PARIS (AFP) - A Russian editor who protested Moscow's military action in Ukraine during a state TV news broadcast said on Thursday (March 17) she is quitting her job but not accepting France's asylum offer, calling herself "a patriot".
Marina Ovsyannikova, an editor at Channel One television, barged onto the set of its flagship Vremya (Time) evening news on Monday, holding a poster reading "No War."
She was detained and a Moscow court rapidly fined her 30,000 roubles (S$380). But despite being freed she could face further prosecution, risking years in prison under draconian new laws.
She told France 24 television from Moscow on Thursday that she had "handed in all the documents" for her resignation from Channel One. "It's a legal procedure," she said.
Ovsyannikova, who has two young children, said she had "broken the life of our family with this gesture," with her son in particular showing anxiety.
"But we need to put an end to this fratricidal war so this madness does not turn into nuclear war. I hope when my son is older he will understand why I did this," she said.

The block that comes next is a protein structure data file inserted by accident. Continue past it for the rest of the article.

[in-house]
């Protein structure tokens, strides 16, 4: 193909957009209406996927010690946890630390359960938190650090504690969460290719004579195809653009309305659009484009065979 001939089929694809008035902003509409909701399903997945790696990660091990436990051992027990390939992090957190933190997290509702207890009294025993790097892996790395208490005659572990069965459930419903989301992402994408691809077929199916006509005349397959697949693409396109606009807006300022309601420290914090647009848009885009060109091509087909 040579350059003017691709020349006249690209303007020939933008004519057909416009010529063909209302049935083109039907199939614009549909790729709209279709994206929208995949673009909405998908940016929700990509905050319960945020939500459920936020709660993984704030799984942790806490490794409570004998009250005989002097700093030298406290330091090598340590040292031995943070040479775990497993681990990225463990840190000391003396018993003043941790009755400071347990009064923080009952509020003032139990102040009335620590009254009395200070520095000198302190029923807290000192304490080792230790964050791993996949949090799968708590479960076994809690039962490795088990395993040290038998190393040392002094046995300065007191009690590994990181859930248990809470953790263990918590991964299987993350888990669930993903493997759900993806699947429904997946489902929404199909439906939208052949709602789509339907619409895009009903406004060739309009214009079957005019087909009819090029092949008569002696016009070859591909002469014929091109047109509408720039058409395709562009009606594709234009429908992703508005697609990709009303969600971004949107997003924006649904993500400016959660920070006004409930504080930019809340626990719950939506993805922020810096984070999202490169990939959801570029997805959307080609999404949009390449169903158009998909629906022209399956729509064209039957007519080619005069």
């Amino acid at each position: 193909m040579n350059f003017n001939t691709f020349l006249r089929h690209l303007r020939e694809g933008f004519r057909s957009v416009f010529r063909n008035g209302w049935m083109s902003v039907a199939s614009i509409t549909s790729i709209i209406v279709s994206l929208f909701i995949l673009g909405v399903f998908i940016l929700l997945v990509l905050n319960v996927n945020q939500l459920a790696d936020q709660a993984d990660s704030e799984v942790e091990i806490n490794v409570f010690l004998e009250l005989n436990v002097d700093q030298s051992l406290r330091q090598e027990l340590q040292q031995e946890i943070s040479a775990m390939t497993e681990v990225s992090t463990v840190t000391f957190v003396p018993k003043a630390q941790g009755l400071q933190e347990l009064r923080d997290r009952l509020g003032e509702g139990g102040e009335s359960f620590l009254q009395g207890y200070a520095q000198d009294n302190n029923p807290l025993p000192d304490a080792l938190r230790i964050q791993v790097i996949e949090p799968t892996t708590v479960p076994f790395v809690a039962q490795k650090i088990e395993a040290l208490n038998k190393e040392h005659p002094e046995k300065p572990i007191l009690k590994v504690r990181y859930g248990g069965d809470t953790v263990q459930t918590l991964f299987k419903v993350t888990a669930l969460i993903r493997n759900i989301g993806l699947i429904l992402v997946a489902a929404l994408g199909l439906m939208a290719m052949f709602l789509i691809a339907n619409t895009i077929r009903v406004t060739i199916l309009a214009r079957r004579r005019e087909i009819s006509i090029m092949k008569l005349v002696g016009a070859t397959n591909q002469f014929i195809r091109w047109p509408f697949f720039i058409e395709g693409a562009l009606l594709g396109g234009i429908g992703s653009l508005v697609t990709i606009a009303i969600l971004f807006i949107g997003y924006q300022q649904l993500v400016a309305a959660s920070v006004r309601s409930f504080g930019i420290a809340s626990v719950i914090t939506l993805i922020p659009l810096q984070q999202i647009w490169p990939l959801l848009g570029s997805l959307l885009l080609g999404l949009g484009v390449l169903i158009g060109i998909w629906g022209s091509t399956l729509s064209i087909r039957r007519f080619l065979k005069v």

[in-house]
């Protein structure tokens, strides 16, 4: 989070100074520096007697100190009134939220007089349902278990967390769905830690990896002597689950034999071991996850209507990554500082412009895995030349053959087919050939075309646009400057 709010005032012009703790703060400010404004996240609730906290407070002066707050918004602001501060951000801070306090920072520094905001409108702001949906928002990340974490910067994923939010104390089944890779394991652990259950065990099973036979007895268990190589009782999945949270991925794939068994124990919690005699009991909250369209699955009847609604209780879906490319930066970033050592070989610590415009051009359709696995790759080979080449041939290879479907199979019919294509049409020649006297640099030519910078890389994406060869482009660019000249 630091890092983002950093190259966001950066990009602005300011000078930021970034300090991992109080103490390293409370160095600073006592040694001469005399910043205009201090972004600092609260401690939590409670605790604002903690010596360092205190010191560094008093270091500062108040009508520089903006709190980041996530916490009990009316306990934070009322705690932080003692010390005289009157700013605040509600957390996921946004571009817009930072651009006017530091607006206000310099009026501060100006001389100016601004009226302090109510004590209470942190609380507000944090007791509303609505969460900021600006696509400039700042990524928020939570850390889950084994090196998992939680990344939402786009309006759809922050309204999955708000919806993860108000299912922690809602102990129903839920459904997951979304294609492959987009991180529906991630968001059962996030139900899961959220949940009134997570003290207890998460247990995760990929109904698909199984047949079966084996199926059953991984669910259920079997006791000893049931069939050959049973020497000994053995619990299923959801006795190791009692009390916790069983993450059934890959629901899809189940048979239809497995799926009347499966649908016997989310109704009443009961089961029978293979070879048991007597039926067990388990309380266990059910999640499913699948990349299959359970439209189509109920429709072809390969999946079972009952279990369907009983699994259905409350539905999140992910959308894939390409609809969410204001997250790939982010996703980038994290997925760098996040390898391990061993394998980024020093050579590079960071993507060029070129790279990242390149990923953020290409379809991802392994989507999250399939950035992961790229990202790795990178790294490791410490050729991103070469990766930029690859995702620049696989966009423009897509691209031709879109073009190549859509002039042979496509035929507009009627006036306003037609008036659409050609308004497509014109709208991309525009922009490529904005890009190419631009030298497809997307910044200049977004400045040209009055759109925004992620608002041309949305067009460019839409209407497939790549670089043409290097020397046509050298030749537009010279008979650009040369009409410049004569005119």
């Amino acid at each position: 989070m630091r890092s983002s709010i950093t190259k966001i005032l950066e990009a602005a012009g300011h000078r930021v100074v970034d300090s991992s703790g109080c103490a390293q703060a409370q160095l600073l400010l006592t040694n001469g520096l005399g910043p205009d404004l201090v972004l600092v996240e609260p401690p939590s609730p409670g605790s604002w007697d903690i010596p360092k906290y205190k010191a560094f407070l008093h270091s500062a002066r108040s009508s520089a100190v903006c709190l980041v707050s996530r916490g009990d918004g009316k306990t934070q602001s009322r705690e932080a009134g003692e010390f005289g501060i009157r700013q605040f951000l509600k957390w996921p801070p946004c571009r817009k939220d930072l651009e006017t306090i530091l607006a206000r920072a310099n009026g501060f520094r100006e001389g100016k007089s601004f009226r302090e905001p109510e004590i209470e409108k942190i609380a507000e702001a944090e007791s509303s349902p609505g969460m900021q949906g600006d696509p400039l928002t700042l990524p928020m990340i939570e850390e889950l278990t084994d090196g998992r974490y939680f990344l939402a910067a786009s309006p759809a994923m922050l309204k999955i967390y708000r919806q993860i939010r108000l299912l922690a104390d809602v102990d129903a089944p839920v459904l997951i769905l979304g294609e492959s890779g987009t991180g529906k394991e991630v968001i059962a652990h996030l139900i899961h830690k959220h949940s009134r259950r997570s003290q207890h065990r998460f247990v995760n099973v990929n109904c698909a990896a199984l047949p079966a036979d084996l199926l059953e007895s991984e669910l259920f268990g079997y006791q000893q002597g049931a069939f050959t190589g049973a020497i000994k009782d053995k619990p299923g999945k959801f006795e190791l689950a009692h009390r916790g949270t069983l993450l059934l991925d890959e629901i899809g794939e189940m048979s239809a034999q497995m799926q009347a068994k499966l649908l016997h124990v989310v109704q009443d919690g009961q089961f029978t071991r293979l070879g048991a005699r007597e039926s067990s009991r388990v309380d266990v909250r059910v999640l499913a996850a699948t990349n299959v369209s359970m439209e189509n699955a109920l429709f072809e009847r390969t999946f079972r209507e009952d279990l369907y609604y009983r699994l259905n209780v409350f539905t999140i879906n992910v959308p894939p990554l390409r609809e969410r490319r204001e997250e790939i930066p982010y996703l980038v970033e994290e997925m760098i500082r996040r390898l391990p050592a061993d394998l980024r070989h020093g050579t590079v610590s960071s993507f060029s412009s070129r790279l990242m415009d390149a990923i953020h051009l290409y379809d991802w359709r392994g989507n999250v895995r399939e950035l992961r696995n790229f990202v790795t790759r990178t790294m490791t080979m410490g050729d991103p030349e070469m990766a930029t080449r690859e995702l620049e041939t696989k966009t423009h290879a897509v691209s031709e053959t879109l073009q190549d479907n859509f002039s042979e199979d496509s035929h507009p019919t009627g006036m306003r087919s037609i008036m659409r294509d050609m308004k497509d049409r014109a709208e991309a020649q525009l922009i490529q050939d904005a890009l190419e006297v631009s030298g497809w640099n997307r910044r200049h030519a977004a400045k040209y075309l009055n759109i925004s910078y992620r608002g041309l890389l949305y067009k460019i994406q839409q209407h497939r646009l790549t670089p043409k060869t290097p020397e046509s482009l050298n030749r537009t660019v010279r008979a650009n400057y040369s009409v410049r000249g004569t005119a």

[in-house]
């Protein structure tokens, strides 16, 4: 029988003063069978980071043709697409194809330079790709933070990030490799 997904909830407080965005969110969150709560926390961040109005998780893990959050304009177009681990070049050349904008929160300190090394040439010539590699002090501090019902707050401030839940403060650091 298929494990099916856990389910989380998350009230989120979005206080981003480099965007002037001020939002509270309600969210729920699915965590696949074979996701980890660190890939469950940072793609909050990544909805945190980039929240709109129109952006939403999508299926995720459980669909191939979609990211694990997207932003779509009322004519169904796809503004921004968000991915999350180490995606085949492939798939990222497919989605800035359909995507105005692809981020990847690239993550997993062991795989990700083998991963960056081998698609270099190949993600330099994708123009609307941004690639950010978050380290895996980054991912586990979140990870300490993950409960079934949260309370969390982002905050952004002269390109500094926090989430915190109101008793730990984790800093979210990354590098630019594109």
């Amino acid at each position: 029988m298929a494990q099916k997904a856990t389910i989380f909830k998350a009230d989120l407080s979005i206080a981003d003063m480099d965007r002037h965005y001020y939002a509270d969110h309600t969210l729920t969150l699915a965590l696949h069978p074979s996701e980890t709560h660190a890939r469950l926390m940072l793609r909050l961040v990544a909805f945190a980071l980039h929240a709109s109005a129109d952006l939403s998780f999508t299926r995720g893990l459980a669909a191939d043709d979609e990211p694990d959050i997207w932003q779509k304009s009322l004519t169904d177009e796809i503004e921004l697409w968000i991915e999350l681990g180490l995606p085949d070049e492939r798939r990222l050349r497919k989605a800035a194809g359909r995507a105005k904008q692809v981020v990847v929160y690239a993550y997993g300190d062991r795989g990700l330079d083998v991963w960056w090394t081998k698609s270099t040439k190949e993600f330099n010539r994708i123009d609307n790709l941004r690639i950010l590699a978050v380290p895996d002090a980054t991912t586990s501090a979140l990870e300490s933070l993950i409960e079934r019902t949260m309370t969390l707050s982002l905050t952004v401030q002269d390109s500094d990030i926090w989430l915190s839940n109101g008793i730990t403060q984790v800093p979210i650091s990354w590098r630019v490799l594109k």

French President Emmanuel Macron had offered earlier this week asylum or other forms of consular protection to Ovsyannikova, saying he would bring up her case with Russian leader Vladimir Putin.
But Ovsyannikova told Germany's Der Spiegel in an interview published on Thursday that she would not take up his offer and would stay in Russia.
"I don't want to leave our country. I am a patriot, my son is even more so. We don't want to leave in any way, we don't want to go anywhere," she said.
She told Der Spiegel that she had prepared her action alone but indicated she believed many colleagues privately sympathised with her.
"Most people who work for state television understand very well what is going on. They know only too well that they are doing something wrong," she said.
She told France 24 that some of her colleagues had resigned but that many were unable to even if they wished.
"I am happy that people handed in their notice but the economic situation is very hard and people find it very hard to stop their work," she said.
Press freedom activists outside Russia accuse its state television of painting a severely distorted picture of the war in a bid to maintain support for what the Kremlin calls a "special military operation."
Ovsyannikova's prime-time on-air message in Russian read: "Stop the war. Don't believe propaganda. They are lying to you here."